Michael's Dispatches

Small Talk

23 March 2009

Gary Sinise is an incredible American.  We were swapping some emails over the past week and I saw this article about his latest support for our troops:  Commentary: We can't do enough for our veterans.

Gary mentioned to me that he will be heading back to Afghanistan this year (that’s predictable!), and I’ll try to take a quick break from slogging around the battlefields to see Gary while he’s there.  Gary Sinise and Bruce Willis are among the few true movie stars who courageously supported our troops, even when Hollywood insiders were telling me that actors could lose jobs for supporting the troops.  Laura Ingraham, during one of our live interviews, once asked about my Hollywood connections.  Laura caught me by surprise and I denied connections.  By that, I was really saying I don’t hang out in Hollywood, but technically my answer to Laura was incorrect.

I haven’t heard from Bruce lately, but am sure he’s out there and being as ornery as ever.  Gary and Bruce have both traveled into harm’s way to visit troops and I will watch all their movies simply out of principle.  (Plus they are great artists.)

On to the grit of the war, ABC has more or less shut down its Iraq coverage as eyes continue to turn to Afghanistan.  Other organizations have also dramatically scaled back or simply abandoned the Iraq saga.  Most of the experienced war correspondents seem to have essentially burned out.  Long-term front line coverage from Afghanistan likely will become increasingly rare even as the war heats up.  On the other hand, unlike in Iraq, many westerners find it easy to live in Afghanistan for years on end, and so there remains a reservoir of foreigners living mostly in the more peaceful areas who might become ersatz reporters.

A team of folks are working on my photographic archives from Iraq and Afghanistan.  They reported last week that so far I have shot about 250,000 photos in the wars.  The team is not sure what the actual total number of images will turn out to be, but a quarter-million is their estimate.  No wonder that my cameras keep breaking, and when I close my eyes, images of Iraq and Afghanistan flood in.  Only a tiny fraction of those images have been published.  Probably less than half of one percent.  In fact, I probably have not even seen 95% of the photos I shot.  Perhaps those photos will go down in history, along with those I will soon be sending back, as the largest personal archive of wartime photos.  My current cameras make full-frame, 21 megapixel photos.  The bodies are outfitted with the best glass on the market – creating extraordinarily high quality images.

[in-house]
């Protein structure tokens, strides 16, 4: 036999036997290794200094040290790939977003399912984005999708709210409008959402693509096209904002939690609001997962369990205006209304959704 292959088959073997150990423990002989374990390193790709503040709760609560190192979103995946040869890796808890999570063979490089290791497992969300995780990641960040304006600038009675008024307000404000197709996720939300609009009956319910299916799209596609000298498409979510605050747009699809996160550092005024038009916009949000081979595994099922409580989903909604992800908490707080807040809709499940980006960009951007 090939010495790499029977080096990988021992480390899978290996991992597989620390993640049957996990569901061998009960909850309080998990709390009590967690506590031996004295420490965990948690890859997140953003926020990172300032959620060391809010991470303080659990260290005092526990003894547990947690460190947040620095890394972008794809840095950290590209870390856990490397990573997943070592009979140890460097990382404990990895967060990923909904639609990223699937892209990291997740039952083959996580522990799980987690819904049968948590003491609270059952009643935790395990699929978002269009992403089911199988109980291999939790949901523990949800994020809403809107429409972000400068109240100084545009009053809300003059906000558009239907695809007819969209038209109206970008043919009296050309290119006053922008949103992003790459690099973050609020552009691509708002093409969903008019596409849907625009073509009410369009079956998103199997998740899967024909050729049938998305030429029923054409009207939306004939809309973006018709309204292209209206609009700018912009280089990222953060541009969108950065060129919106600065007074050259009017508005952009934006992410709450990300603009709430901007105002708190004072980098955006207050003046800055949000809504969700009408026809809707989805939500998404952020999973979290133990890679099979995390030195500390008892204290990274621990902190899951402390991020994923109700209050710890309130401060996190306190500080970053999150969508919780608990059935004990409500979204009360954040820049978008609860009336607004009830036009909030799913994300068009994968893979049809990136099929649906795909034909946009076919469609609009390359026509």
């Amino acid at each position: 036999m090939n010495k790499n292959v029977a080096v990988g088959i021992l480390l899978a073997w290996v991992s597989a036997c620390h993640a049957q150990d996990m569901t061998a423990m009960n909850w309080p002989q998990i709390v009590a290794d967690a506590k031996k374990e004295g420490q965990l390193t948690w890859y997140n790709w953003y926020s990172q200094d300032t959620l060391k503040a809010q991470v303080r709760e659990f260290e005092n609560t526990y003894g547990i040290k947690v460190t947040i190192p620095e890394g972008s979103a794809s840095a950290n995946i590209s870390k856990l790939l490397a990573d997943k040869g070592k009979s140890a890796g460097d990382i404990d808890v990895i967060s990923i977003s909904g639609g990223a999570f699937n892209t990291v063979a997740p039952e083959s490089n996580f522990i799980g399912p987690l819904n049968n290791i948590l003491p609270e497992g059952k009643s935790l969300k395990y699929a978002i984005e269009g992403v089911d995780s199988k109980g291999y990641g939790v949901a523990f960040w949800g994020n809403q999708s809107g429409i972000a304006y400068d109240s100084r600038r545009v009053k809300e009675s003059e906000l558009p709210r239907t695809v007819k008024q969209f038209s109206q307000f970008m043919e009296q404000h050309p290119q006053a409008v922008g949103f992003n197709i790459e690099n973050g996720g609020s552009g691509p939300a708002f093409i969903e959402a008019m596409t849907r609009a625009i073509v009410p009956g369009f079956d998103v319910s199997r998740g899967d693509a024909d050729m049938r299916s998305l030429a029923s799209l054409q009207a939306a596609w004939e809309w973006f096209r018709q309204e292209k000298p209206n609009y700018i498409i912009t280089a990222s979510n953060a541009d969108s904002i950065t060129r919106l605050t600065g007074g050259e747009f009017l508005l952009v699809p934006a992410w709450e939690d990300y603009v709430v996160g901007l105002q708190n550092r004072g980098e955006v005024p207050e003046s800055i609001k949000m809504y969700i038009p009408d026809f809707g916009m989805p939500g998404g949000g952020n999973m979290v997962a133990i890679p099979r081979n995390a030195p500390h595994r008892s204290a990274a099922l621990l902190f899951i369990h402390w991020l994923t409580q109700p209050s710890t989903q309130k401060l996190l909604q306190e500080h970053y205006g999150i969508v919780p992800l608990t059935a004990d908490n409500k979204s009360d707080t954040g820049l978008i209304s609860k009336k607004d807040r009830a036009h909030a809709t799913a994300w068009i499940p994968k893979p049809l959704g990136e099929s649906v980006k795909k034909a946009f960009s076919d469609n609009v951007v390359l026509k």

From rumor control: reliable sources provided me such a chuckle that it seemed worth the laugh to pass it along. 

The rumor: In Iraq, "Brigade Combat Teams" might be renamed to "Brigade Support Teams" so that President Obama can say there are no more "combat" troops in Iraq.  This would be like calling your Rottweiler a Chihuahua because your condo does not allow Rottweilers.  Pulling this off might require a Jedi Mind Trick.  Call it what you like, Mr. President, but please don’t pull out the Rottweilers too quickly.

This WaPo article from Sunday discusses the problems of logistics to Afghanistan.  Recently, I personally asked General Petraeus about this same matter.  Logistics is a great Achilles heel in that war.  General Petraeus seemed confident we can work through the logistics issues.  Please read: General Urges Confidence in Ability to Supply Troops in Afghanistan.

The hints coming out of Washington tend to cause me to believe we will abandon Afghanistan.  I’m making no personal comment one way or the other yet, other than Iraq was worth the effort and costs all the way around – so long as we cement that success.  Afghanistan seems little more than a tar pit.  I want to hear General Petraeus say success is achievable, and to at least set some white lines by what he defines as success.  He’s one of the very few people who have both the experience and character that are required to accurately estimate the truth and then deliver the good, bad and the ugly.  If General Petraeus puts his word behind it, I’m only one man but I’ll back him.  That’s about all there is to say on Afghanistan.

In closing – last and definitely not least -- a message just came to me from retired 4-star General Barry McCaffrey.  He is very concerned about Mexico.  I would kindly suggest that radio interviewers and print journalists reach out to General McCaffrey through his website.


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